SAN JOSE, Calif. -- Some 32 states in the United States announced a $173 million
settlement with six DRAM manufacturers who "conspired in an illegal global
scheme to fix prices."
In 2006, the multi-state group, led by California, filed a complaint in
federal district court, alleging that consumers, state agencies, universities
and local governments were forced to pay illegally inflated prices for products
containing DRAM chips.
The DRAM manufacturers named in the suit were Micron Technology Inc., NEC
Electronics America Inc., Infineon Technologies A.G., Hynix Semiconductor Inc.,
Elpida Memory Inc. and Mosel-Vitelic Corp.
In the case, Samsung Electronics Co. Ltd. and another company, Taiwan's
Winbond Electronics Corp., reached settlement for $113 million in 2007. In a
separate federal investigation, four companies--Samsung, Hynix, Infineon, and
Elpida--and 12 individuals pleaded guilty to criminal price-fixing.
In 2008, a second lawsuit was filed in the state court in San Francisco on
behalf of 96 local California government entities, including cities, counties,
school districts, special districts, and the University of California, all of
which had purchased computer equipment containing DRAM chips.
The settlement requires the companies to refrain from illegal price-fixing
and to conduct extensive employee-compliance training. The settlement must be
approved by the court.
In today's settlement, the defendants agreed to resolve both lawsuits, as
well as lawsuits by private plaintiffs, by paying $173 million over two years
plus interest to the affected consumers, schools and government offices.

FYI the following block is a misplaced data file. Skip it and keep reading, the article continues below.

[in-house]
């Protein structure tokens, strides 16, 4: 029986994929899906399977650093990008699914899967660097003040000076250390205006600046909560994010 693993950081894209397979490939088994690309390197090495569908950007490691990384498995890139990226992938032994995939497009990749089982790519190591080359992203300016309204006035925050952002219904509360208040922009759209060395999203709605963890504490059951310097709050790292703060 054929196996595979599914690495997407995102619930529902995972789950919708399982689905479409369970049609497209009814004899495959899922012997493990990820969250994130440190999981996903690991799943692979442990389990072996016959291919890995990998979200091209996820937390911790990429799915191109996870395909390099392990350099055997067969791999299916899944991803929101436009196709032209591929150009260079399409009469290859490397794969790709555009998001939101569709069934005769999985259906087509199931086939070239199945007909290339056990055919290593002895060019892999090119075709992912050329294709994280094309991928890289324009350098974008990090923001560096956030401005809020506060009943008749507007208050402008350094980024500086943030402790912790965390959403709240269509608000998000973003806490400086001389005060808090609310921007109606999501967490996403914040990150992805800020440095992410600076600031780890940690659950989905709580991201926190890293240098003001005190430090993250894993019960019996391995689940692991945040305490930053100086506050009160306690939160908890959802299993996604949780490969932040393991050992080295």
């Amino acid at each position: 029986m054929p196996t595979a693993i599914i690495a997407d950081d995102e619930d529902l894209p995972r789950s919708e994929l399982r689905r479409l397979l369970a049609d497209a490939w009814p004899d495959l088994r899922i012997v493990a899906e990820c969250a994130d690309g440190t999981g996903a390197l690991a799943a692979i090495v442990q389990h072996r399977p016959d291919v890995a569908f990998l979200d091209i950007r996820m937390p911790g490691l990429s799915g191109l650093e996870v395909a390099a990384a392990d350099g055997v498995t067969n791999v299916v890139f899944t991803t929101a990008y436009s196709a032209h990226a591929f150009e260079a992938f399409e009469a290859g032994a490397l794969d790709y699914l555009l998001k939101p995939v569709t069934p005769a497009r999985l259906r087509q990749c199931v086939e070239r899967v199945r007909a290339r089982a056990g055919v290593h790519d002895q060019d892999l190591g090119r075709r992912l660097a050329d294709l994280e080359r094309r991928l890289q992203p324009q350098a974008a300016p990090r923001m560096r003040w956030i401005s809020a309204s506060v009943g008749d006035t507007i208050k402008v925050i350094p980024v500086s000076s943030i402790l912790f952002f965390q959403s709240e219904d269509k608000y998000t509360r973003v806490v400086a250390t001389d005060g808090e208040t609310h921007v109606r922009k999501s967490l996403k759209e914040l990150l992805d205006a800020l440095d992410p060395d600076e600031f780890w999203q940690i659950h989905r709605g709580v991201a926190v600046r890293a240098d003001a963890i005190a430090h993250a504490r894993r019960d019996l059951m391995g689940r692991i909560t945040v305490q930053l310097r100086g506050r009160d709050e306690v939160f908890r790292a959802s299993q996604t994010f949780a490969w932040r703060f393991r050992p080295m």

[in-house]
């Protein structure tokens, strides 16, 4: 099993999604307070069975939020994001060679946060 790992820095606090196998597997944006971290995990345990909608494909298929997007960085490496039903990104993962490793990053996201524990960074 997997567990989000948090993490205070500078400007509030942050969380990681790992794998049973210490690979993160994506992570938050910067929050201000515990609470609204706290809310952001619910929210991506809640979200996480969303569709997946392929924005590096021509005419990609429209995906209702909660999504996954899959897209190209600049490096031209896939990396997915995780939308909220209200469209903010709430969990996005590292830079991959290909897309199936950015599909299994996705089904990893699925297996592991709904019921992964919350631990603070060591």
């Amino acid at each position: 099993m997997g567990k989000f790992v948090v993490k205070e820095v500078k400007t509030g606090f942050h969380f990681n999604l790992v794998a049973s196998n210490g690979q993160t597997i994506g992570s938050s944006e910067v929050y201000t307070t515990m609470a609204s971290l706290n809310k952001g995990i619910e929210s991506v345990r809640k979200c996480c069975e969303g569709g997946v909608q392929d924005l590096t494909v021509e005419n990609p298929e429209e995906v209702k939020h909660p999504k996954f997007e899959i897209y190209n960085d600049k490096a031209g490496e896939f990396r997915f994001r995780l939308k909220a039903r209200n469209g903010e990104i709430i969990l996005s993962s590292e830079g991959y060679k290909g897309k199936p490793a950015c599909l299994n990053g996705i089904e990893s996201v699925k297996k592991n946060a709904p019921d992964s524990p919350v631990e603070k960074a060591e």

The other states participating in the settlement are Arizona, Arkansas,
Colorado, Florida, Hawaii, Idaho, Illinois, Iowa, Louisiana, Maine, Maryland,
Massachusetts, Michigan, Minnesota, Mississippi, Nebraska, Nevada, New Mexico,
New York, North Carolina, North Dakota, Oklahoma, Oregon, Pennsylvania, Rhode
Island, South Carolina, Tennessee, Utah, Virginia, Washington, West Virginia,
In May, memory chip makers, including Samsung, Hynix and Infineon whose
subsidiary Qimonda is now defunct, are expected to be fined by the European
Union for illegally fixing memory chip prices, according to reports.
The total fine is expected to be about 300 million euros (about $370
million), although it is expected that many of those accused will have accepted
the European Commission's proposed fine in return for a 10 percent discount, the
The other companies set to be fined are Elpida Memory Inc., NEC Electronics
Corp., Hitachi Ltd., Toshiba Corp., Mitsubishi Electric and Nanya Technology.
Micron is set to be exempt from a fine in return for being first to reveal
details about the cartel.